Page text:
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On The Rise '12: 5 Cinematographers Lighting Up Screens In Recent Years

Photo of Oliver Lyttelton By Oliver Lyttelton | www.oliverlyttelton.com June 26, 2012 at 1:10PM

Following our looks at actors, actresses, screenwriters and directors to watch in recent months, when the time came to put together a list of cinematographers (as we did two years ago), we went in with an open mind. But what was interesting is realizing, after the fact, that in an era where 35mm film is allegedly being phased out, that all five have done perhaps their most distinctive work on old-fashioned celluloid, rather than digital.
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Take This Waltz

Luc Montpellier
Unlike most of the names on this list, Luc Montpellier has award nominations galore, and acclaimed screen credits going back a decade, so he's not quite a newcomer. But perhaps because he's rarely, if ever, worked outside his native Canada, he's yet to be  a familiar name among cinephiles around the world, something that will hopefully change thanks to his superb work on Sarah Polley's "Take This Waltz."

Hailing from Sudbury, Ontario, Montpellier picked up his first cinematography credit on Toronto director Daniel Wilson's 1994 film, titled, uh, "1994," with a number of credits on shorts, TV and features following. Perhaps the most important came in 2001, with "I Shout Love," the short film that marked the directorial debut of Polley (then only 22), who credited her collaboration with Montepellier as helping her to come to grips with the visual side of filmmaking: "I was not that confident visually at the time, and Luc gave me a lot of confidence, and he was constantly kind of bringing out in me what I saw visually and translating it into real practical terms.”

2003 proved to be something of a banner year for the cinematographer. He won a Gemini award (the Canadian version of the Emmys) for his work on TV movie "Hemingway Vs. Callaghan," and won international acclaim for Guy Maddin's astonishing-looking "The Saddest Music In The World," which, as the LA Times put it, "doesn't just re-create 1933 through costumes; it actually looks like a 1933 picture." And indeed it is, truly distinctive, stunning work which rightly should have launched him into the stratosphere.

It didn't quite, although he's rarely out of work, and when Polley came to make her feature debut with "Away From Her," Montpellier was her only choice, and his haunting wintry images are almost as crucial to the film as Julie Christie's astonishing performance. Further features followed, including Jamie Thraves' underseen "Cry Of The Owl," and Ruba Nadda's "Cairo Time," which landed the director a spot on Kris Tapley's competitive best shots of the year list in 2010, and rightly so -- it was more great work from the DoP. He's also stacked up the TV credits, including the pilot to the successful show "Flashpoint."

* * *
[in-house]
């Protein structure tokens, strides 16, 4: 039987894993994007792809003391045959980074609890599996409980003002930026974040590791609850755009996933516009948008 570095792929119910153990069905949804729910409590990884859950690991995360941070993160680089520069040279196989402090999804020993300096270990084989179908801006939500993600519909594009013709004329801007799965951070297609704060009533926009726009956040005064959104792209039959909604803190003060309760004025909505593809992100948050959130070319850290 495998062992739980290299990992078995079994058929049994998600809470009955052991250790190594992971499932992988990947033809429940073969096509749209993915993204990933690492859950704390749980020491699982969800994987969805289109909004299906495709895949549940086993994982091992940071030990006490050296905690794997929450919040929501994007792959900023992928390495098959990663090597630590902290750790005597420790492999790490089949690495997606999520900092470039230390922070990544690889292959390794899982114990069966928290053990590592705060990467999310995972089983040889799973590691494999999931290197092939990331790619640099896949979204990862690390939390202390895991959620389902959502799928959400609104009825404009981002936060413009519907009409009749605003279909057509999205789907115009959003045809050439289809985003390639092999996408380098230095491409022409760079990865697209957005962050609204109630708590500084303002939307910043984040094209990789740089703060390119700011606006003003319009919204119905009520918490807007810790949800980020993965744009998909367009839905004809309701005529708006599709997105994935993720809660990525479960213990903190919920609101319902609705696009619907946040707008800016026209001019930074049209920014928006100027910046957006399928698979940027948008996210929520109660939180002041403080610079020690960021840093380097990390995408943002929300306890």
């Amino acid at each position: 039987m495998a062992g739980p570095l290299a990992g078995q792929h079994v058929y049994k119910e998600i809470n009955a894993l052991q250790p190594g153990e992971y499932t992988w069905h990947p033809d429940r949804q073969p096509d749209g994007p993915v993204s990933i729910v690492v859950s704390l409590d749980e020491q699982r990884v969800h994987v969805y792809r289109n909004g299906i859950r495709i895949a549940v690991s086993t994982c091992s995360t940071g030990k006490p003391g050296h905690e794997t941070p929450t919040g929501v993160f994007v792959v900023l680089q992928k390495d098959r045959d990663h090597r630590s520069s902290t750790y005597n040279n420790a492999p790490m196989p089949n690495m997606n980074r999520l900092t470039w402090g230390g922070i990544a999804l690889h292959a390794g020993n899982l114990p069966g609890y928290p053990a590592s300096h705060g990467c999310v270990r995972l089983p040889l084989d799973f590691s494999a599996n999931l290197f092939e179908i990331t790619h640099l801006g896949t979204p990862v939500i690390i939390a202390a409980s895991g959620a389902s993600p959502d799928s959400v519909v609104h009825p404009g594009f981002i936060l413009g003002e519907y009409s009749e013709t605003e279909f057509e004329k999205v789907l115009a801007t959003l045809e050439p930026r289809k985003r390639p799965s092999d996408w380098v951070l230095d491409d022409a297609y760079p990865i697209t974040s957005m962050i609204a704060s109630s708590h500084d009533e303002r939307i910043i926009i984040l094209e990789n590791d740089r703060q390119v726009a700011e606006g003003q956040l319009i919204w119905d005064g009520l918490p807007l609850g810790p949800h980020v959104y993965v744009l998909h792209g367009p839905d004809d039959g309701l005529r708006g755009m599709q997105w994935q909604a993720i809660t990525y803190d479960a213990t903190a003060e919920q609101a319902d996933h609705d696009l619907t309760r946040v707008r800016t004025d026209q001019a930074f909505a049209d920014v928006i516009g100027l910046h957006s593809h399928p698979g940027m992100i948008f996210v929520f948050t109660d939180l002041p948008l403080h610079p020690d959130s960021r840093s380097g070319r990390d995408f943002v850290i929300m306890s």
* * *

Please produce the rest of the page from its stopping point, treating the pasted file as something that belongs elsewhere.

But it's "Take This Waltz" that really shows what Montpellier's capable of. Polley's tale of infidelity over a sizzling Toronto summer has its flaws, but the photography is not one of them; sun-kissed, intimate and somehow evocative of the feeling of being head over heels in love, especially in the spectacular, scored-to-The-Buggles fairground scene, one our favorite things on screen so far in 2012. If there's any justice in the world, it'll see Montpellier mentioned throughout the year when people talk about the best cinematography.

The DoP explained his work to the Canadian Society of Cinematographers. Polley told him that she wanted a "hot, colourful, welcoming, beautiful rendering of Toronto and the people within it. She wanted this sexy passion to take over, that every frame felt like it was dripping wet with sweat,” and that the film was "like a bowl of fruit... The most successful cinematography, no matter how bold it is, becomes seamless. [You commit] implicitly to the world that you’re creating. You don’t start the film with these beautiful saturated colours and bowls of fruit and then divert from it. From frame one to the very last frame of the film, there’s a commitment to the world that we’ve created.”

Hopefully they've got more collaborations in the pipeline, but until then, Montpellier certainly isn't being idle -- he shot a feature entitled "Happy Slapping" entirely on an iPhone 4, and has reunited with Sadda on "Inescapable," starring Marisa Tomei, Joshua Jackson and Alexander Siddig, which should start doing the festival rounds later in the year.  

This article is related to: Features, Shut Up And Play The Hits, Miss Bala, Attack The Block, The Master, Take This Waltz, On The Rise Features


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